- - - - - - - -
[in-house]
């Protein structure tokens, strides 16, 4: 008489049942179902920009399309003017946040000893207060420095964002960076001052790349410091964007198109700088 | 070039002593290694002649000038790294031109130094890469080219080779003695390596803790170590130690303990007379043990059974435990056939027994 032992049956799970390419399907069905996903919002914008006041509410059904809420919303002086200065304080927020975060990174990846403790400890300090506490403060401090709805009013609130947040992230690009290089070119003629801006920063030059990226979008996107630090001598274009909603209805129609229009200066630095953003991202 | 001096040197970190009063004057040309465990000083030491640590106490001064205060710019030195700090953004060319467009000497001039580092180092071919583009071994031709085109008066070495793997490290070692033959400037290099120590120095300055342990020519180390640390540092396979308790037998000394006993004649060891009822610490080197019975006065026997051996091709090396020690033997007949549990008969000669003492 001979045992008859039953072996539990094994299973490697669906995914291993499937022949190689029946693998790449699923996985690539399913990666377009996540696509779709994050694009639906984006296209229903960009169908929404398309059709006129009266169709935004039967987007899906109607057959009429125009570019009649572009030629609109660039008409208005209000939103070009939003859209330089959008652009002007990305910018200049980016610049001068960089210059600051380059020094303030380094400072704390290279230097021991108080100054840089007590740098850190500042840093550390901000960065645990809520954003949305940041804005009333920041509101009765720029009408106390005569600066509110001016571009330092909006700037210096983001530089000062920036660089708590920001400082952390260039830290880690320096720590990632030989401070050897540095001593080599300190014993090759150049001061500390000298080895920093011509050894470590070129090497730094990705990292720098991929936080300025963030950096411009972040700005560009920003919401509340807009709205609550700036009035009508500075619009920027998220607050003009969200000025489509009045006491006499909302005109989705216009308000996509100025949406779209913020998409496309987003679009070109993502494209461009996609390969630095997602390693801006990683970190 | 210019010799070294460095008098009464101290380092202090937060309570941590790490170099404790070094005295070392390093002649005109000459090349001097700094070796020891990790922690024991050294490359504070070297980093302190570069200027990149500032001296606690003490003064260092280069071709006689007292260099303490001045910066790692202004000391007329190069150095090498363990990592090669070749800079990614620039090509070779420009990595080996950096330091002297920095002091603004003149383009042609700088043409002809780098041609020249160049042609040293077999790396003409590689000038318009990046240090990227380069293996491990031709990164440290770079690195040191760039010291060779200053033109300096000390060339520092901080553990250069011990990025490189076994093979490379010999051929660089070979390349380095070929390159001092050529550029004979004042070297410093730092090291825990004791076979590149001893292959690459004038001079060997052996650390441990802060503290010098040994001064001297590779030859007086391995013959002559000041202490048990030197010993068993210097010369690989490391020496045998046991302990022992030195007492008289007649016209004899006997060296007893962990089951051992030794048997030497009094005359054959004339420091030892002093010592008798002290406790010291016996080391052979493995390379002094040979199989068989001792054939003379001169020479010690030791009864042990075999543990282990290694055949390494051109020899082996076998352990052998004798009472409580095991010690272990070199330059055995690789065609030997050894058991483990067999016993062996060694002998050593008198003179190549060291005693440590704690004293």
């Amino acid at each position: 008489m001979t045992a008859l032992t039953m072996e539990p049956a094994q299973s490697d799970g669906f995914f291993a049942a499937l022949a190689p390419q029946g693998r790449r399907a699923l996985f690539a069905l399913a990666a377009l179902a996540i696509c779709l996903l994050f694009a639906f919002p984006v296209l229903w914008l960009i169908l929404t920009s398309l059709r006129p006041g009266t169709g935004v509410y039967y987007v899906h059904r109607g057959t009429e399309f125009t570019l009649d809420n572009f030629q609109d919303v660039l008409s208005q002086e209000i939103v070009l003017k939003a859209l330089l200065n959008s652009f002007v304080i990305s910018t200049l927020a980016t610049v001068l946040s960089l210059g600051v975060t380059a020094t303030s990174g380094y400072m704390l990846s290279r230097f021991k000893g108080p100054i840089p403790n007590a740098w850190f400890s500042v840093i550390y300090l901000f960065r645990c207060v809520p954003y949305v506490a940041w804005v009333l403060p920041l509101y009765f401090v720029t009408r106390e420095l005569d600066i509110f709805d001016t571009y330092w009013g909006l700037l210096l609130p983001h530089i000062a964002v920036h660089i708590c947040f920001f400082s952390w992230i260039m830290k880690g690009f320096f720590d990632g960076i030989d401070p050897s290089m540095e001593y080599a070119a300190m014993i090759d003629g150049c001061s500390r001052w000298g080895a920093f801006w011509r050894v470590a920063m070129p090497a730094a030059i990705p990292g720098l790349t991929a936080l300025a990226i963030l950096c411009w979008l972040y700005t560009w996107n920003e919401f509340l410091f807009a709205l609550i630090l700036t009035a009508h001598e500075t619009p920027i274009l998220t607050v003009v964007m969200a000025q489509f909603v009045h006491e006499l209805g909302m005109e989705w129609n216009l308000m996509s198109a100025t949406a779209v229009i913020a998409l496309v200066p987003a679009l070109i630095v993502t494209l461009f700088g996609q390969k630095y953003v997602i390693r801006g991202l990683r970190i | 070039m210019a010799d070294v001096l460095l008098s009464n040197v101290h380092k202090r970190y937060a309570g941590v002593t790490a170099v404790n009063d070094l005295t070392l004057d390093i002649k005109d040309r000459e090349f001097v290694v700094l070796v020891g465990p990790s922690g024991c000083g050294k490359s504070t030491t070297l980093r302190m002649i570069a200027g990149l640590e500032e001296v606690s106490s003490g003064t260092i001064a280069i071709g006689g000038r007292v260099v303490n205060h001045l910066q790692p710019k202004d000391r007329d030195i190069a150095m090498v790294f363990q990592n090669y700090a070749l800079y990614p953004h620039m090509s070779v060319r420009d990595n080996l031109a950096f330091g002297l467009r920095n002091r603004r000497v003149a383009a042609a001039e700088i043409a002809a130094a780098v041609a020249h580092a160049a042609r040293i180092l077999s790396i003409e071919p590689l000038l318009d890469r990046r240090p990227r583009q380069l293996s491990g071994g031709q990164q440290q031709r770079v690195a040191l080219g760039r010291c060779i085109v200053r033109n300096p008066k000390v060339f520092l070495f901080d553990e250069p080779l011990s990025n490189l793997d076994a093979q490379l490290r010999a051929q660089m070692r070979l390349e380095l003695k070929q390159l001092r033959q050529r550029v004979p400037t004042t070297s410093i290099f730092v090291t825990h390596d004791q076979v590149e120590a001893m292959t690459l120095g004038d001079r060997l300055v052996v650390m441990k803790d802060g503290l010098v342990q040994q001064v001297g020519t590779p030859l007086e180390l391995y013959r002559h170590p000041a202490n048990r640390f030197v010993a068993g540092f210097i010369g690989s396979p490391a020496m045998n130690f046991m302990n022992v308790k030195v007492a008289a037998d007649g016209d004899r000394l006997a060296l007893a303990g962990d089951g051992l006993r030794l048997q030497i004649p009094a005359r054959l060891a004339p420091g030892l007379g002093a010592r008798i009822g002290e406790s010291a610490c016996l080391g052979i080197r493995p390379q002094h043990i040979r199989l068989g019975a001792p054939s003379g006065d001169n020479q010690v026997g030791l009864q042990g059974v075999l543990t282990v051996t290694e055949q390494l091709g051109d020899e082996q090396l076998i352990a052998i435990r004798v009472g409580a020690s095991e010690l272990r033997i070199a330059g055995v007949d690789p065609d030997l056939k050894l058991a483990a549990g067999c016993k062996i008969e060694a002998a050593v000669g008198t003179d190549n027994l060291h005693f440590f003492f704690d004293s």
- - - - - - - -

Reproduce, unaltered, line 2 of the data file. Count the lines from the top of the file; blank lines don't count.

């Protein structure tokens, strides 16, 4: 008489049942179902920009399309003017946040000893207060420095964002960076001052790349410091964007198109700088 | 070039002593290694002649000038790294031109130094890469080219080779003695390596803790170590130690303990007379043990059974435990056939027994 032992049956799970390419399907069905996903919002914008006041509410059904809420919303002086200065304080927020975060990174990846403790400890300090506490403060401090709805009013609130947040992230690009290089070119003629801006920063030059990226979008996107630090001598274009909603209805129609229009200066630095953003991202 | 001096040197970190009063004057040309465990000083030491640590106490001064205060710019030195700090953004060319467009000497001039580092180092071919583009071994031709085109008066070495793997490290070692033959400037290099120590120095300055342990020519180390640390540092396979308790037998000394006993004649060891009822610490080197019975006065026997051996091709090396020690033997007949549990008969000669003492 001979045992008859039953072996539990094994299973490697669906995914291993499937022949190689029946693998790449699923996985690539399913990666377009996540696509779709994050694009639906984006296209229903960009169908929404398309059709006129009266169709935004039967987007899906109607057959009429125009570019009649572009030629609109660039008409208005209000939103070009939003859209330089959008652009002007990305910018200049980016610049001068960089210059600051380059020094303030380094400072704390290279230097021991108080100054840089007590740098850190500042840093550390901000960065645990809520954003949305940041804005009333920041509101009765720029009408106390005569600066509110001016571009330092909006700037210096983001530089000062920036660089708590920001400082952390260039830290880690320096720590990632030989401070050897540095001593080599300190014993090759150049001061500390000298080895920093011509050894470590070129090497730094990705990292720098991929936080300025963030950096411009972040700005560009920003919401509340807009709205609550700036009035009508500075619009920027998220607050003009969200000025489509009045006491006499909302005109989705216009308000996509100025949406779209913020998409496309987003679009070109993502494209461009996609390969630095997602390693801006990683970190 | 210019010799070294460095008098009464101290380092202090937060309570941590790490170099404790070094005295070392390093002649005109000459090349001097700094070796020891990790922690024991050294490359504070070297980093302190570069200027990149500032001296606690003490003064260092280069071709006689007292260099303490001045910066790692202004000391007329190069150095090498363990990592090669070749800079990614620039090509070779420009990595080996950096330091002297920095002091603004003149383009042609700088043409002809780098041609020249160049042609040293077999790396003409590689000038318009990046240090990227380069293996491990031709990164440290770079690195040191760039010291060779200053033109300096000390060339520092901080553990250069011990990025490189076994093979490379010999051929660089070979390349380095070929390159001092050529550029004979004042070297410093730092090291825990004791076979590149001893292959690459004038001079060997052996650390441990802060503290010098040994001064001297590779030859007086391995013959002559000041202490048990030197010993068993210097010369690989490391020496045998046991302990022992030195007492008289007649016209004899006997060296007893962990089951051992030794048997030497009094005359054959004339420091030892002093010592008798002290406790010291016996080391052979493995390379002094040979199989068989001792054939003379001169020479010690030791009864042990075999543990282990290694055949390494051109020899082996076998352990052998004798009472409580095991010690272990070199330059055995690789065609030997050894058991483990067999016993062996060694002998050593008198003179190549060291005693440590704690004293």